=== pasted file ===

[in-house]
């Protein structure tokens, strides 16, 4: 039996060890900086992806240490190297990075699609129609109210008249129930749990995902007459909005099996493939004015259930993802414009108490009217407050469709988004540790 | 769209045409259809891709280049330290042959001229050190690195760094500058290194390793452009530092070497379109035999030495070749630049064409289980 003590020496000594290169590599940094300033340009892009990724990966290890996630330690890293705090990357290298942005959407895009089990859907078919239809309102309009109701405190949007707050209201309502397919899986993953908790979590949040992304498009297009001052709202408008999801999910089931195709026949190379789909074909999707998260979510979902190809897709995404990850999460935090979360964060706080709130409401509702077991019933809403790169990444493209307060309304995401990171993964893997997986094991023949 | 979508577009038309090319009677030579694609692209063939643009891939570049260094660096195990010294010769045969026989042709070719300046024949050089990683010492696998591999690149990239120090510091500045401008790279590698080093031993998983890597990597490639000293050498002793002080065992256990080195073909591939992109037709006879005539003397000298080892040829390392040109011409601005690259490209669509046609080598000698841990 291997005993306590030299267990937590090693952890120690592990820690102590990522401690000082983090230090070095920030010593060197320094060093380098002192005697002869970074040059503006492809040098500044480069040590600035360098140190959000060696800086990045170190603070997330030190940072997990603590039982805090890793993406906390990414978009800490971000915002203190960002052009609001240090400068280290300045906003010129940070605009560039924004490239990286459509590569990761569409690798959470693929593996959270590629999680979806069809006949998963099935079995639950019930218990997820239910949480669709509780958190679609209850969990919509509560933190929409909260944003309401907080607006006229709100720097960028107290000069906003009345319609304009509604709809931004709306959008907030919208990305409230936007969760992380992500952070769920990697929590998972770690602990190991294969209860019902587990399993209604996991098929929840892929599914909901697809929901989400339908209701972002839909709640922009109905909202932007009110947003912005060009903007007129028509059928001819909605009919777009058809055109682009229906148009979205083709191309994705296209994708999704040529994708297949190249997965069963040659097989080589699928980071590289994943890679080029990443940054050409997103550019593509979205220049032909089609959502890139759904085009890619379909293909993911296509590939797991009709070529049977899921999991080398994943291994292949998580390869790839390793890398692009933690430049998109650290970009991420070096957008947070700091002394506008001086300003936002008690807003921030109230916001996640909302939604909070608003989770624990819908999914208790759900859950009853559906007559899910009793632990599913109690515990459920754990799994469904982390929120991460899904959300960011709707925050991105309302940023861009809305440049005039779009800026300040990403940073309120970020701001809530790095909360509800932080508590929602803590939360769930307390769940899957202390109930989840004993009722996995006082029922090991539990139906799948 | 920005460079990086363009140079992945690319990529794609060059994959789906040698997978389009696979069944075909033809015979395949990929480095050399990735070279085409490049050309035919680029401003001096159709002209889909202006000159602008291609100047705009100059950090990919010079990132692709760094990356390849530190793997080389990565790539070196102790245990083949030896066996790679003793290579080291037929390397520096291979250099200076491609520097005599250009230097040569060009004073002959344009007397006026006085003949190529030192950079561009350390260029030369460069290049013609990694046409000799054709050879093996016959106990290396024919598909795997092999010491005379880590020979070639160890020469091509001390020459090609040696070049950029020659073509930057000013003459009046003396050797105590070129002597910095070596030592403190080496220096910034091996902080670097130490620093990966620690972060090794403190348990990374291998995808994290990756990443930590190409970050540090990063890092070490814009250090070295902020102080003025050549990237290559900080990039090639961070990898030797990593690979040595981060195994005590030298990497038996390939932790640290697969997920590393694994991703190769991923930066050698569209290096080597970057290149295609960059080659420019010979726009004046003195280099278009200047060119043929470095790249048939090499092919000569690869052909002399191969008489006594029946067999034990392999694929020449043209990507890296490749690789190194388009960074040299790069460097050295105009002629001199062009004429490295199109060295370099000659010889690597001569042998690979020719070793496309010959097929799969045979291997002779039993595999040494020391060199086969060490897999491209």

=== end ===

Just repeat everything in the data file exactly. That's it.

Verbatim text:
[in-house]
């Protein structure tokens, strides 16, 4: 039996060890900086992806240490190297990075699609129609109210008249129930749990995902007459909005099996493939004015259930993802414009108490009217407050469709988004540790 | 769209045409259809891709280049330290042959001229050190690195760094500058290194390793452009530092070497379109035999030495070749630049064409289980 003590020496000594290169590599940094300033340009892009990724990966290890996630330690890293705090990357290298942005959407895009089990859907078919239809309102309009109701405190949007707050209201309502397919899986993953908790979590949040992304498009297009001052709202408008999801999910089931195709026949190379789909074909999707998260979510979902190809897709995404990850999460935090979360964060706080709130409401509702077991019933809403790169990444493209307060309304995401990171993964893997997986094991023949 | 979508577009038309090319009677030579694609692209063939643009891939570049260094660096195990010294010769045969026989042709070719300046024949050089990683010492696998591999690149990239120090510091500045401008790279590698080093031993998983890597990597490639000293050498002793002080065992256990080195073909591939992109037709006879005539003397000298080892040829390392040109011409601005690259490209669509046609080598000698841990 291997005993306590030299267990937590090693952890120690592990820690102590990522401690000082983090230090070095920030010593060197320094060093380098002192005697002869970074040059503006492809040098500044480069040590600035360098140190959000060696800086990045170190603070997330030190940072997990603590039982805090890793993406906390990414978009800490971000915002203190960002052009609001240090400068280290300045906003010129940070605009560039924004490239990286459509590569990761569409690798959470693929593996959270590629999680979806069809006949998963099935079995639950019930218990997820239910949480669709509780958190679609209850969990919509509560933190929409909260944003309401907080607006006229709100720097960028107290000069906003009345319609304009509604709809931004709306959008907030919208990305409230936007969760992380992500952070769920990697929590998972770690602990190991294969209860019902587990399993209604996991098929929840892929599914909901697809929901989400339908209701972002839909709640922009109905909202932007009110947003912005060009903007007129028509059928001819909605009919777009058809055109682009229906148009979205083709191309994705296209994708999704040529994708297949190249997965069963040659097989080589699928980071590289994943890679080029990443940054050409997103550019593509979205220049032909089609959502890139759904085009890619379909293909993911296509590939797991009709070529049977899921999991080398994943291994292949998580390869790839390793890398692009933690430049998109650290970009991420070096957008947070700091002394506008001086300003936002008690807003921030109230916001996640909302939604909070608003989770624990819908999914208790759900859950009853559906007559899910009793632990599913109690515990459920754990799994469904982390929120991460899904959300960011709707925050991105309302940023861009809305440049005039779009800026300040990403940073309120970020701001809530790095909360509800932080508590929602803590939360769930307390769940899957202390109930989840004993009722996995006082029922090991539990139906799948 | 920005460079990086363009140079992945690319990529794609060059994959789906040698997978389009696979069944075909033809015979395949990929480095050399990735070279085409490049050309035919680029401003001096159709002209889909202006000159602008291609100047705009100059950090990919010079990132692709760094990356390849530190793997080389990565790539070196102790245990083949030896066996790679003793290579080291037929390397520096291979250099200076491609520097005599250009230097040569060009004073002959344009007397006026006085003949190529030192950079561009350390260029030369460069290049013609990694046409000799054709050879093996016959106990290396024919598909795997092999010491005379880590020979070639160890020469091509001390020459090609040696070049950029020659073509930057000013003459009046003396050797105590070129002597910095070596030592403190080496220096910034091996902080670097130490620093990966620690972060090794403190348990990374291998995808994290990756990443930590190409970050540090990063890092070490814009250090070295902020102080003025050549990237290559900080990039090639961070990898030797990593690979040595981060195994005590030298990497038996390939932790640290697969997920590393694994991703190769991923930066050698569209290096080597970057290149295609960059080659420019010979726009004046003195280099278009200047060119043929470095790249048939090499092919000569690869052909002399191969008489006594029946067999034990392999694929020449043209990507890296490749690789190194388009960074040299790069460097050295105009002629001199062009004429490295199109060295370099000659010889690597001569042998690979020719070793496309010959097929799969045979291997002779039993595999040494020391060199086969060490897999491209």